Get A Glimpse Of Labor, Leisure And Everyday Life In Paris' Belle Époque
Between 1871 and 1914, Paris enjoyed a long stretch without war. "It was a special moment — a particularly joyful and exuberant moment in Parisian history," says Emily Talbot. She's the curator of a new exhibition at the Norton Simon Museum in Pasadena, Calif., all about Paris' Belle Époque — or beautiful era.
During the four decades before World War I, the Eiffel Tower was built, broad boulevards replaced shabby medieval paths, and France's largest city became the City of Light, as the streets were illuminated for the first time by electricity.
In the "By Day & by Night" some artists report what was happening on the city's streets, and follows Parisians inside their homes, their workplaces, their cafes — and even to the circus.
A lithograph by Pierre Bonnard shows a busy street corner in 1899. "You have a woman holding a basket, a child and a dog, a laborer carrying a plank, another one pulling up a pushcart," Talbot describes.
Bonnard didn't have to leave home to make his 1899 lithograph House in the Courtyard. The view from his own window shows a woman across the courtyard, leaning out her window to shake out her laundry, or perhaps a rug. You can see it here.
Women are doing a lot of work on these Norton Simon Museum walls — and it's not all pretty pictures. In Edgar Degas' painting Women Ironing, the labor is hard.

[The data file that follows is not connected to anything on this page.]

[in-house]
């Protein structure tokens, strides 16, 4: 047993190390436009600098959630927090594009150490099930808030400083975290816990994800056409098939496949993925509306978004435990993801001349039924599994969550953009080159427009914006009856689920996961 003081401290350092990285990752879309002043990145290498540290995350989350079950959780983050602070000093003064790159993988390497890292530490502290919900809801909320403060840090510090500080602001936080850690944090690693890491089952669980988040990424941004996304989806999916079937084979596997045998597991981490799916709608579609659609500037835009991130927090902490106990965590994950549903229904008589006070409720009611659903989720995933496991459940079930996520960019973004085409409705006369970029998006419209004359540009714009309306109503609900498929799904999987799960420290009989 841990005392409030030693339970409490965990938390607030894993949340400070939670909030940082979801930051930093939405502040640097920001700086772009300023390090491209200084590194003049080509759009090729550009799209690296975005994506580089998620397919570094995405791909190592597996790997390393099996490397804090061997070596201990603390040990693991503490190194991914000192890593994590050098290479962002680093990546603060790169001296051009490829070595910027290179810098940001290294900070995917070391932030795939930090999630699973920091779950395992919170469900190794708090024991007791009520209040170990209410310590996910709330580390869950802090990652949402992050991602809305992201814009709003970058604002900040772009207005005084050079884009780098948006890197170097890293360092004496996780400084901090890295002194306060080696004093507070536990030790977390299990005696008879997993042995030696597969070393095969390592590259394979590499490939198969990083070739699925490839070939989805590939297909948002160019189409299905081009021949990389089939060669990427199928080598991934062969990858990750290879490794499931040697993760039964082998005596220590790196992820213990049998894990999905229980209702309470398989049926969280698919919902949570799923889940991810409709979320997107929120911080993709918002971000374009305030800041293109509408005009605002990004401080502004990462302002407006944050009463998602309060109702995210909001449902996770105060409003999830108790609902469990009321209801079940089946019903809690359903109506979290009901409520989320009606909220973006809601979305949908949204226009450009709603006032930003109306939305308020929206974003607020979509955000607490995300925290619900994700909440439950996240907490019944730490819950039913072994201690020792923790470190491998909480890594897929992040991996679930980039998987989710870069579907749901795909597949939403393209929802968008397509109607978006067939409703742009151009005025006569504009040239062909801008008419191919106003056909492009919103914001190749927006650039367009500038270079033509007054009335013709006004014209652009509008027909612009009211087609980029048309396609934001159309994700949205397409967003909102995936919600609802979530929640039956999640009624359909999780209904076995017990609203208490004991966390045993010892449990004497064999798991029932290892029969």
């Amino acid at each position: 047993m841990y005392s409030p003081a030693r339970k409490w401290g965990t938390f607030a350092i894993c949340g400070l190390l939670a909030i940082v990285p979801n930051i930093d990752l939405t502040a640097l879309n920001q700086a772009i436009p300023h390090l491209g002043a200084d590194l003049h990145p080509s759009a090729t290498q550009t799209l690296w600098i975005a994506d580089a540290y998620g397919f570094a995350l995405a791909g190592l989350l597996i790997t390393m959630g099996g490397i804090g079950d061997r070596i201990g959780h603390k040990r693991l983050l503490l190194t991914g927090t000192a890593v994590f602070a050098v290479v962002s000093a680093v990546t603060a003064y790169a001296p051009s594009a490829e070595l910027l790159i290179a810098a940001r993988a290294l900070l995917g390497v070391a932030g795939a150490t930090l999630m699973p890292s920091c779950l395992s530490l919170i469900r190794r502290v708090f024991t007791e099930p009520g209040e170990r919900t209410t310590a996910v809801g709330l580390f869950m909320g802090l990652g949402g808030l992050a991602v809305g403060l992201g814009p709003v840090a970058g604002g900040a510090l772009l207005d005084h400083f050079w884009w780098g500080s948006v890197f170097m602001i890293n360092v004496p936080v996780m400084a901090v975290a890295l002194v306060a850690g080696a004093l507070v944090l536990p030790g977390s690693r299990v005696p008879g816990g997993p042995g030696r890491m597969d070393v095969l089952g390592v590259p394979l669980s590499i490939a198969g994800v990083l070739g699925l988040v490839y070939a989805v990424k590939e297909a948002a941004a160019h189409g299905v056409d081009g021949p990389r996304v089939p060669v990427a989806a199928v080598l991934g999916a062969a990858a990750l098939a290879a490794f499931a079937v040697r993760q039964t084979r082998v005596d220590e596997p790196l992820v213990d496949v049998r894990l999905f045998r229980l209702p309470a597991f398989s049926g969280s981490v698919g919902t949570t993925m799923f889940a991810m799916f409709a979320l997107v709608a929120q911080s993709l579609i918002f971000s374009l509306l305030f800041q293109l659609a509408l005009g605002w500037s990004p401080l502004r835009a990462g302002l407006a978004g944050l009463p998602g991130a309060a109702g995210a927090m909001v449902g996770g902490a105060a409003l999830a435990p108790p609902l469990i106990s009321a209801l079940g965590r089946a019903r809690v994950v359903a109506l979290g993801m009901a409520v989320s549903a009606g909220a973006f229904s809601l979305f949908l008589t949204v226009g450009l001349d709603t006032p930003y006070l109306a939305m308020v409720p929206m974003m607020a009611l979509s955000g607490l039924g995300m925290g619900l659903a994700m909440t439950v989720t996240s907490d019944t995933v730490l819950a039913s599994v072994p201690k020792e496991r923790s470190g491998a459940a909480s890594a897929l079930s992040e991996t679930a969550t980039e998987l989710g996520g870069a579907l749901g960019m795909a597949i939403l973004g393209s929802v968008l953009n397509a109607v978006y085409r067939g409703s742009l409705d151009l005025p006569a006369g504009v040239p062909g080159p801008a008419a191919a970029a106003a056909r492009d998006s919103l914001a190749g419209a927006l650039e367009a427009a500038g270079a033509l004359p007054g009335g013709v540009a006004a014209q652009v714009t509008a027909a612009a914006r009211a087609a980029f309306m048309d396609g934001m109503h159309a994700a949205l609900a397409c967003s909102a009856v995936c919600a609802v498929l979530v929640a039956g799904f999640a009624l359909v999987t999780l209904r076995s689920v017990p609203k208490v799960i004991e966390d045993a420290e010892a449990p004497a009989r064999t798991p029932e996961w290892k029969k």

Hand laundering was big business in the late 19th century. About a quarter of the female workforce earned money at it — washing, starching, pressing, throwing the full weight of their bodies into guiding their heavy irons. Degas shows one of them rubbing her neck and yawning in exhaustion while the other toils away.
"You're seeing them in the midst of their hard labor, one woman pressing down on the iron, creating these gorgeous, crisp shirt cuffs," Talbot says.
A group of prints Henri de Toulouse-Lautrec made in 1896 flips this theme to show hard-working women taking a break. Here are Parisian prostitutes in their off moments — bathing, relaxing.
"A woman snuggling under her bed sheets, another woman fixing her hair, an older woman bringing breakfast to a younger woman — these are casual moments. They're banal. They're intimate," Talbot says.
Ordinary moments in the day, elevated into fine art. The Belle Époque exhibition closes on March 2. After that, these scenes of daily life in Paris so many years ago are tucked back into the Norton Simon Museum's permanent collection, to linger in memory, as souvenirs of a beautiful age.
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